-It's ASUS
-It came with my i5 2500K as a combo and I saved a few bucks.
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post #86 of 130
Quote:
Originally Posted by Sin0822 View Post
well a lot of people always buy more ASUS boards just because of prior experience with the brand.

Many would be surprised to learn that ASUS is outsourcing more and more of its motherboard production every year.

i was a hardcore ASUS fan for 7 years. Now I sway towards gigabyte. ASUS didn't use volterra because well volterra cannot be used for VRD12 they don't have a solution for SVID, and it doesn't look like they will anytime soon. There was a key engineer who is also an OCer and he worked for EVGA and it was b/c of him that volterra was put on the board, other than on that board during this time only really GPUs use volterra.

The chil PWM on the R3E had many problems with getting cold and dependability, really it had to be under LN2 but the PWM had to be kept warm or else it had crazy problems, such as setting 2.1v would get you 1.8v. ASUS never found a fix for it, so the fix was to keep the PWM warm lol.

I can prove to you that the Driver MOSFETs MSI are using are the same quality was what Gigabyte uses. A different brand but same quality.

Volterra was a very odd Digital PWM system, instead of working in parallel like all VRM phase arrays to date, it used a serial method which was probably why it was effective. Now many extreme OCers loved Digital PWMs because of how they worked around the socket, only one capacitor, very easy to insulate for LN2 and other subzero applications and so on. Digital PWMs are the wave of the future but any improvements need to be made, the fact that it uses firmware instead of 100% hardware are to blame for most of its problems, as well as the fact that digital PWMs convert all the analogue signals to digital and then back to analogue. What is even more weird is that SVID and DVID are digital signals, but all Digital PWMs convert them to analogue and then back to digital.

Now the real difference apart from all the DACs and ADCs in digital PWMs is that they have the ability to control the load line inside the PWM, while analogue PWMs needs an GPIO(general purpose i/o) to have different versions of the Loadline equation, its just more expensive and hard to implement. In the past Digital PWMs had more presicse voltage control, but that is not the case anymore as for VRD12 PWM spec voltage has to be controlled in 5mv portions, such as 1.005 and then 1.010. This is the main reason why 70% of manufacturers just went digital, because it takes one hell of an analogue pwm to pull that off and there are maybe 1-2 companies in the business that can put out a PWM that can do this, and intersil is one of them. Gigabyte uses intersil for every PWM on X58 and P67 boards because they are the best of the best. They are the ones who have VRD12 certification on their newest PWM.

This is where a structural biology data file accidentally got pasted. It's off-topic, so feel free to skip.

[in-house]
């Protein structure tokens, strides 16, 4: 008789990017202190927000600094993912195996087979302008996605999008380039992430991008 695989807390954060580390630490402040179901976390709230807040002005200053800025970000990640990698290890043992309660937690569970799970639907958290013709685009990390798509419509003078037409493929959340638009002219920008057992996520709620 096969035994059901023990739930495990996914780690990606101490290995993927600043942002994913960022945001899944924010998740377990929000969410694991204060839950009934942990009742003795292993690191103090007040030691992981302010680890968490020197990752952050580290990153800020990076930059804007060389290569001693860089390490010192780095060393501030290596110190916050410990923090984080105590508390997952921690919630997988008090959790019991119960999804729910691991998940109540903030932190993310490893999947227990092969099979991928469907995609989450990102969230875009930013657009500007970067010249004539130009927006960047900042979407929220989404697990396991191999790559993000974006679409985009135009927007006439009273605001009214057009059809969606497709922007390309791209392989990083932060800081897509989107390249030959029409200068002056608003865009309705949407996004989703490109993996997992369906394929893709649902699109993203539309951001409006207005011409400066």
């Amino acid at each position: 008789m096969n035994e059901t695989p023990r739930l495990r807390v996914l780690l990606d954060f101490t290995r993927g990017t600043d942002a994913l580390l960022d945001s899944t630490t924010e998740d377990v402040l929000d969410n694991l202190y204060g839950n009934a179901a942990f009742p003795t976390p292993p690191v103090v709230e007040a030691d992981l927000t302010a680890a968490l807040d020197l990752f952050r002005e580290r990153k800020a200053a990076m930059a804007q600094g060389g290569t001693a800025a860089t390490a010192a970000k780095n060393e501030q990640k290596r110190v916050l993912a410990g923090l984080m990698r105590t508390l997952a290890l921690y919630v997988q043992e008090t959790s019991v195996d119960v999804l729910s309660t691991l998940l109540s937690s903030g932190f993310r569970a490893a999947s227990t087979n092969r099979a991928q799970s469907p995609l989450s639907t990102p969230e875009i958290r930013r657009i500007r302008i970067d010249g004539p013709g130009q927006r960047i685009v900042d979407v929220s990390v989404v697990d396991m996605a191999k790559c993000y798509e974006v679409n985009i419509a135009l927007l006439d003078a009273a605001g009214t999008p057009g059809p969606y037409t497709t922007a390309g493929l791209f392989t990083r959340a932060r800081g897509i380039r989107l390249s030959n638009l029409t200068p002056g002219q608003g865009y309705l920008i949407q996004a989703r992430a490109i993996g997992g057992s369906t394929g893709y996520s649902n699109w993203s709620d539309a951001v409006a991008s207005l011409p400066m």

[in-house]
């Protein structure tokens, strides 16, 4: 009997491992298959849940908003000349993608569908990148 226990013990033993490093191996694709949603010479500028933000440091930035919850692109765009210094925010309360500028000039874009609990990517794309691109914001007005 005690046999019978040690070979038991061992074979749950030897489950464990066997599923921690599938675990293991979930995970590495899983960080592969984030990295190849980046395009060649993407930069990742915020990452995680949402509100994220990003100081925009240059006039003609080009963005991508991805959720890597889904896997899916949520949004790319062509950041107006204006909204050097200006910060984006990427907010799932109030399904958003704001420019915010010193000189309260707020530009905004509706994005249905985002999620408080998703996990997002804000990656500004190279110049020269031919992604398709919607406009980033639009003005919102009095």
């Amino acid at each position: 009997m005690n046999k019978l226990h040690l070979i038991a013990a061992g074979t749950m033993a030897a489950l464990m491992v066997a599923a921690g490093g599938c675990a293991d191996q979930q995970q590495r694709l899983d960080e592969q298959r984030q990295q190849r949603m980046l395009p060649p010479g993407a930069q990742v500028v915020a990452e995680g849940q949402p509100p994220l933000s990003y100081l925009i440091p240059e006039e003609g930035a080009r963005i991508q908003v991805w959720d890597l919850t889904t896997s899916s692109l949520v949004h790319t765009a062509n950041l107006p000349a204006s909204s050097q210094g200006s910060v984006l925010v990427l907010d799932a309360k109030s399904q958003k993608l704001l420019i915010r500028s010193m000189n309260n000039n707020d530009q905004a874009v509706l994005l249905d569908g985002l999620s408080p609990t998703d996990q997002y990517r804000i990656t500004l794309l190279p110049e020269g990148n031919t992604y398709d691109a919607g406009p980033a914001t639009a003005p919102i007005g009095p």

i am guess why Gigabyte's price is so high is because they build 100% of their boards in house. Whihc means that QC is very high. ASUS used to be this way, but now they outsource to ECS and Foxconn, but they still make their designs. I am sure ASUS still makes their own P8p and ROG boards, but a lot of their other products are outsourced because its cheaper.
do you know the part number for adc, dac in asus p8p67 series? better yet where can i find spec sheet on their digital vrm design?
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post #87 of 130
ADC is an analogue to digital converter, DAC is a digital to analog converter, they aren't separate they are built into the Digital PWM or analogue pwm.lol they don't have part numbers as they 1/20th the size of the digital PWM which is the size of any chip on your board. Spec sheet wont tell you anything on the PWM. find the digital PWM and read the number off of it type it into google and if they have released the spec sheet then it will come up, intesill also has not released to the public. I can show you an example tho, as i will just to make you feed better.

here is an older version of both, first if a analogue pwm, second is a digital pwm.

listen man i don't just talk out of my ass, i can show you the article on the volterra vs interstil it think it has chil in there as well.

you honestly do not know what you are talking about and its ok, your not an EE i don't expect you to understand what is below, but you can see the different styles of how the signals are passed. The current Intersil and Chil pwms are under their own internal NDA, idk why but they are.

i just want to say tho, that is really doesn't matter and i hope asus got the certification, but earlier they did not. The PWM means very title to overall board or even VRm performance as long as the company didn't cheap out on it, which asus and gigabyte do not. All in all the powerhouse of the VRm are the MOSFETs which change 12v to 1-2v for the CPU and they are the ones that define the power of the board. When they say 16 phases they are talking about 16 MOSFETs, not a PWM with 16 phases are they don't make those, they make 4 -12 phase pwms and then piggyback MOSFETs and it works.